The streaming library is limited, thanks once again to the studios. They haven't yet figured out how to get their pound of flesh out of the streaming service as of yet. Negotiations are ongoing.

    But... that's the beauty of the Netflix service.. I get all the new release DVD's, usually the day they are released and when I am "caught up" on physical DVD's, I also have an Instant Que accessible directly from my Samsung Blu-Ray player. I keep about 30 or so movies and/or TV series in this que. I am currently working my through a Canadian SciFi series I had never seen... "Star Hunter 2300".


  8. Jun 15, 2009 #28 of 128

    ajc68 Icon

    Jan 23, 2008
    Netflix is great! I've been using their service since 1998, and I can count on one had the number of broken discs I've received. I got the Roku box for streaming when it first came out. I used it a lot initially, especially on those expensive TV series', but then I got a Blu-ray player. With the high price of new releases on BD right now, I usually just rent those discs and buy the less expensive catalog titles. After you've watched movies on Blu-ray, what else is there?
  9. Jun 15, 2009 #29 of 128

    harsh Beware the Attack Basset

    Jun 14, 2003
    Salem, OR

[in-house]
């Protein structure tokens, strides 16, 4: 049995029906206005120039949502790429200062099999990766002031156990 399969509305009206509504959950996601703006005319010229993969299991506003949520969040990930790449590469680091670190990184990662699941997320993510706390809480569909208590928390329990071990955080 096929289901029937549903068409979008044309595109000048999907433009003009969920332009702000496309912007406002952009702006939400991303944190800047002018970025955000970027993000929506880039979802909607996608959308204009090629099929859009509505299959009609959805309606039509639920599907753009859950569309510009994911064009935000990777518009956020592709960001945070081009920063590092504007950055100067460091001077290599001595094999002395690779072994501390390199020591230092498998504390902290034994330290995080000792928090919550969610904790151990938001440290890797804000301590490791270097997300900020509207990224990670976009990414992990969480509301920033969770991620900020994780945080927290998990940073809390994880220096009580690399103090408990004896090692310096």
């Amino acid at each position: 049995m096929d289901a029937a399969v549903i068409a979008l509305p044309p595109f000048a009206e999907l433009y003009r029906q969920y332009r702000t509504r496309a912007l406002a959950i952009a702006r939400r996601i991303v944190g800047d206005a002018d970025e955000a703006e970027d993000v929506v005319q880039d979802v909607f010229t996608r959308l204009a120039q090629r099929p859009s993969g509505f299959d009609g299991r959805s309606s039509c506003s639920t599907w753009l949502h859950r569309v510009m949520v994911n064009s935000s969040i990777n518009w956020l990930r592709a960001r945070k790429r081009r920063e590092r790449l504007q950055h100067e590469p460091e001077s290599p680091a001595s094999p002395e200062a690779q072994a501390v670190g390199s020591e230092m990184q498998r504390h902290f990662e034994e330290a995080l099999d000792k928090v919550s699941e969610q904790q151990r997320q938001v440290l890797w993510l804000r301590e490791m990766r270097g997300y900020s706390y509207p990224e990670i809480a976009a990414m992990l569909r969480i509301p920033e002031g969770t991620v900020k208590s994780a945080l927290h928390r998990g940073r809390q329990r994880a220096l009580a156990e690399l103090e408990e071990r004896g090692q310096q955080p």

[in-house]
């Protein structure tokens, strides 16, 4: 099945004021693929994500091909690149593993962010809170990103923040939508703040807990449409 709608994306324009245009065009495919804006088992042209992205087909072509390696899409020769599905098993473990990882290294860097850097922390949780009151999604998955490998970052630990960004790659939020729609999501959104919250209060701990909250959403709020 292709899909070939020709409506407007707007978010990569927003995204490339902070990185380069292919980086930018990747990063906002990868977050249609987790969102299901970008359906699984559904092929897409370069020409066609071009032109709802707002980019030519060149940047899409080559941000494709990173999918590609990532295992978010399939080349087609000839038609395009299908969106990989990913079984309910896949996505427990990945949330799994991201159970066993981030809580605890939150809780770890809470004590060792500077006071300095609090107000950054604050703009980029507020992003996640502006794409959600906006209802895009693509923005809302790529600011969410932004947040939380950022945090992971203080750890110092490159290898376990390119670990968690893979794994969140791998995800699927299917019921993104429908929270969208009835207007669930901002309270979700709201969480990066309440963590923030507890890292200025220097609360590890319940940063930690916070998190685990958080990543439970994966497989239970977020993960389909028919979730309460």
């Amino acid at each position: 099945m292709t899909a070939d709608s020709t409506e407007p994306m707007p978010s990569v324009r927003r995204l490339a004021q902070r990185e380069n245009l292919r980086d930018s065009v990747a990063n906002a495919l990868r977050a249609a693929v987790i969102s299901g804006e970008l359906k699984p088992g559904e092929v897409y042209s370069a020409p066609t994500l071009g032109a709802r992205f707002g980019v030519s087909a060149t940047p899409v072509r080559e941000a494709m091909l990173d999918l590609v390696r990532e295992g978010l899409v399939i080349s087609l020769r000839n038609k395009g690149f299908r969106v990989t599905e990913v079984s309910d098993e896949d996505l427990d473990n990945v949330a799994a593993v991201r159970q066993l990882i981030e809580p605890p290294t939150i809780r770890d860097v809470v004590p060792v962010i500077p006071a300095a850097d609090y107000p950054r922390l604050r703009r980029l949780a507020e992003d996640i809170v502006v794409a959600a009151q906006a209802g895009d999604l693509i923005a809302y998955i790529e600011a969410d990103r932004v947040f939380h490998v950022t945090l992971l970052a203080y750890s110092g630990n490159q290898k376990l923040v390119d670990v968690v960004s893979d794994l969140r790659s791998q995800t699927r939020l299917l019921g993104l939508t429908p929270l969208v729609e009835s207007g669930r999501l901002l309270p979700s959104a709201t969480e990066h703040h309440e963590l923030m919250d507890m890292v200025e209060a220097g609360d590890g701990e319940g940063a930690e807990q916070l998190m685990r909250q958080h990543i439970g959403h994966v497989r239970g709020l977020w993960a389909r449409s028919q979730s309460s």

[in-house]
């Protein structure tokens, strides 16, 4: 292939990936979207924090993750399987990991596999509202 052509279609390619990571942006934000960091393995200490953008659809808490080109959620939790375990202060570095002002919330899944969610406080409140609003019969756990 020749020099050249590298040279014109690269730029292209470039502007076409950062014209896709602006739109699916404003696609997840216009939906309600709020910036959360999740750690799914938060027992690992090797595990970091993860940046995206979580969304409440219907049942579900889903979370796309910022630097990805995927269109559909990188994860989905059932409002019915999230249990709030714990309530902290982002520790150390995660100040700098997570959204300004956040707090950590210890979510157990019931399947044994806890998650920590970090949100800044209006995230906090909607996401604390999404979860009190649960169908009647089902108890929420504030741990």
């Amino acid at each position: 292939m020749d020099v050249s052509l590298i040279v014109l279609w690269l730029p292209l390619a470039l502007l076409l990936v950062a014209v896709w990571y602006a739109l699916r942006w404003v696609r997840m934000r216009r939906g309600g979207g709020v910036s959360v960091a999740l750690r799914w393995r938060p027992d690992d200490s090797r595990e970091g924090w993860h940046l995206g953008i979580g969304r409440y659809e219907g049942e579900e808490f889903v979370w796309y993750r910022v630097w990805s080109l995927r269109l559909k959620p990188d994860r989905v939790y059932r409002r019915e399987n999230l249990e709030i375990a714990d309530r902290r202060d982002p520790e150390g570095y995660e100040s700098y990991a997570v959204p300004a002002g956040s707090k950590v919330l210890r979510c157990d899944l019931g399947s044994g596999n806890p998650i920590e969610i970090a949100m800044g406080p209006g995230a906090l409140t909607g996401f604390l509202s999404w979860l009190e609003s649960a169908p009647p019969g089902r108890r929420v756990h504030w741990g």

I don't disagree that the price is awfully high, but there should be some premium for HD content because it costs more to acquire, store and deliver.

    If you think that the HD Access fee covers much of anything and isn't heavily subsidized by SD, you've got a another think coming. HD consumes two really big satellites versus SD which could probably get by on one of them (give or take).
  10. Jun 15, 2009 #30 of 128
    Stuart Sweet

    Stuart Sweet The Shadow Knows!

    Jun 18, 2006
    Thanks all, for setting me straight on this. I am still pretty new to netflix and must not have known where to look.
  11. Jun 15, 2009 #31 of 128

    bonscott87 Cutting Edge: ECHELON '07

    Jan 21, 2003
    Netflix all the way. I dropped all the premiums and with the savings I pay for Sunday Ticket and still have enough left over to buy some brats or something. :D

    I never do PPV. Biggest waste of money on the planet.
  12. Jun 15, 2009 #32 of 128
    Scott Corbett

    Scott Corbett Mentor

    Jan 27, 2006
    Could you give more details about using the PS3 for Netflix streaming?
  13. Jun 15, 2009 #33 of 128

    Hutchinshouse Hall Of Fame

    Sep 27, 2006
    Same here. I dropped HBO and Showtime for Netflix. Blu-ray = Better picture, better sound, cheaper too.

    Netflix streaming is not bad either. The HD content is very good for streaming.
  14. Jun 15, 2009 #34 of 128

    RAD Well-Known Member

    Aug 5, 2002
    Check out
  15. Jun 15, 2009 #35 of 128

    MLYB Cool Member

    Oct 27, 2007
    I don't agree with paying $2.99 for an old movie, if I subscribe to a premium channel already I should be able to watch it for free, at least, that's how it was with cable. As for Netflix, they are doing a great job, streaming is good, PQ could probably be better but is not bad at all, if they get to a point where they can offer newer titles via download for a fixed monthly price, watch out!!!